Guilt and Dogs

I came from a not so nice place of dog training. You see, I was raised around horses, where intimidation and confidence, punishment and work ethic, toughness and grit, were all just part of it. It was the culture. I was taught when a human requests a behavior, the behavior is to be produced, or else. In horse language, this means anything from meagerly tapping a horse with a lead rope on the shoulder, to upgrading the severity of your bit and spurs, to tying your horse around to their saddle and leaving them to ‘work it out’ by themselves in a round pen. The end results were quite reinforcing, I had lovely horses that I adored and trusted all throughout my years as a youth exhibitor. On the scale of nasty horse training, I was lucky to have actually been raised in the calmer part of the industry, if you can believe that. 

My first dog as an adult, who was truly my own, Riley, was from a litter of farm dogs. He was raised alongside me while I worked 12-hour-days on a farm in upstate New York. He chased birds out the indoor arena, he caught mice in the hay room, he rode on the four-wheeler. He was easy, and a small amount of ‘do it or else’ training was all he required. Because of the lifestyle we had, he was set up for behavioral success. He took care of all his own dog needs just by living his farm dog life.  He was genetically sound and there were virtually no problems to address. He was that dog that everyone wanted.

A job change and a move back to the ‘burbs later, enter Sophie, a rehomed English Mastiff who was described as ‘sometimes uncomfortable’ around other dogs. I could handle her, I thought. I was so excited to have her as my own, that I couldn’t sleep her first night home, I was so excited to get to know her the next day I couldn’t shut my eyes. 

Her second week home she started attacking Riley. Each time, enraged and scared, I would run into his defense, I would grab her by her collar and slam all 140 pounds of her into the hardwood floor. (The mind is a powerful thing.) I would scream in her face. My hands would shake uncontrollably, dug into her neck. That behavior would not be tolerated. She would then lay there, on my floor, for at least twenty minutes, while I went about my business. 

I can tell you, I was terrified of what she could do to a dog half her size. I was terrified of what she could do to a human. I can also tell you, at that moment, there was nothing more satisfying than to see her ‘surrendered’ on the floor in my house. I had stopped her. I had told her off. I had won.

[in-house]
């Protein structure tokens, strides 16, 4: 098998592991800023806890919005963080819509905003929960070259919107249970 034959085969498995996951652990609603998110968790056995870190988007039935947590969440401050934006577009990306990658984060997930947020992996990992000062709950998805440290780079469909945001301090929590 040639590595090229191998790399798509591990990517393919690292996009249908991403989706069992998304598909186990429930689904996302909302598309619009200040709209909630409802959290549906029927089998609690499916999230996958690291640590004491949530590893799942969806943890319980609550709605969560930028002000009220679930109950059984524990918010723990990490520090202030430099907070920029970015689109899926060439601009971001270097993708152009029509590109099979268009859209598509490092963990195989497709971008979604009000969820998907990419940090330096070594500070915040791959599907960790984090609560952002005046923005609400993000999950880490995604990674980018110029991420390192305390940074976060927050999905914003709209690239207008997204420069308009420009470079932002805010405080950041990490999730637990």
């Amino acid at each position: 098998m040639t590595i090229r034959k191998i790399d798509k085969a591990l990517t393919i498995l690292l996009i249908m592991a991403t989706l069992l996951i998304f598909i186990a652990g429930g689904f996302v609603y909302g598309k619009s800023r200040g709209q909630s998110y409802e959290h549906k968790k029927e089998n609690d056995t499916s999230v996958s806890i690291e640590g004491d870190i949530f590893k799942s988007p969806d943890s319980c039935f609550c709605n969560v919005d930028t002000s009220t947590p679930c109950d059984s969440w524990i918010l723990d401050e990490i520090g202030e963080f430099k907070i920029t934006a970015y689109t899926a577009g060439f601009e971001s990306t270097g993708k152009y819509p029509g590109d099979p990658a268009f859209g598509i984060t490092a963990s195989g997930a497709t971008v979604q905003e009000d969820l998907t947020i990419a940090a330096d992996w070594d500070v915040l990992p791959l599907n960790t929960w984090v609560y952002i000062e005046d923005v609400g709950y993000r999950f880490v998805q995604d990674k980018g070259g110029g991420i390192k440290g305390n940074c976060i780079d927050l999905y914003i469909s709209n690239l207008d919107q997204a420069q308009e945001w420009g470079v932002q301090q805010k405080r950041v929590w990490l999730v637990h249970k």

Eventually, she would get back up and go to nail him again.

The cycle would not break. Sophie attacked Riley, I attacked Sophie. 

A vast majority of dog trainers got their introduction to behavior in a similar fashion. And as an industry, we struggle with the guilt surrounding what past animals had to endure in our presence. I have put an ecollar on a dog and shocked them for not recalling, I have fitted them with slip nylon collars and applied pressure when they pulled on leash. I have tackled and held down a giant English Mastiff.  These facts don’t keep me up at night, because like everyone else who has previously used inhumane, punishing, violent, and ugly dog training tactics, I was just doing the best I could at that moment. With the knowledge I had at the time, I was doing what I thought was right. 

I am so thankful my alpha rolling and dominating attitude suppressed but didn’t solve Sophie’s problems with Riley (and other dogs.) She led me in a direction of learning. She exposed a crater-sized hole in my animal knowledge. She showed me that I was going to have to do something else, something better if I wanted peace in my house. 

Judgment is a tricky thing. In our industry and on social media, people are constantly attacked for saying much less. And although I am not proud of the things I have done in the past, I am guiltless. They have pointed me down the path I stand so firmly on today. They help me empathize with my clients and peers. They have shaped the ideas that now swell in my head. They have led me to fantastic dogs, life-changing friendships, sports, nature, mental wellness. I will not feel bad for what was done in the past, I will allow it to continue to fuel the future. 

 

I hope you will too.

 

Casey Coughlin Jones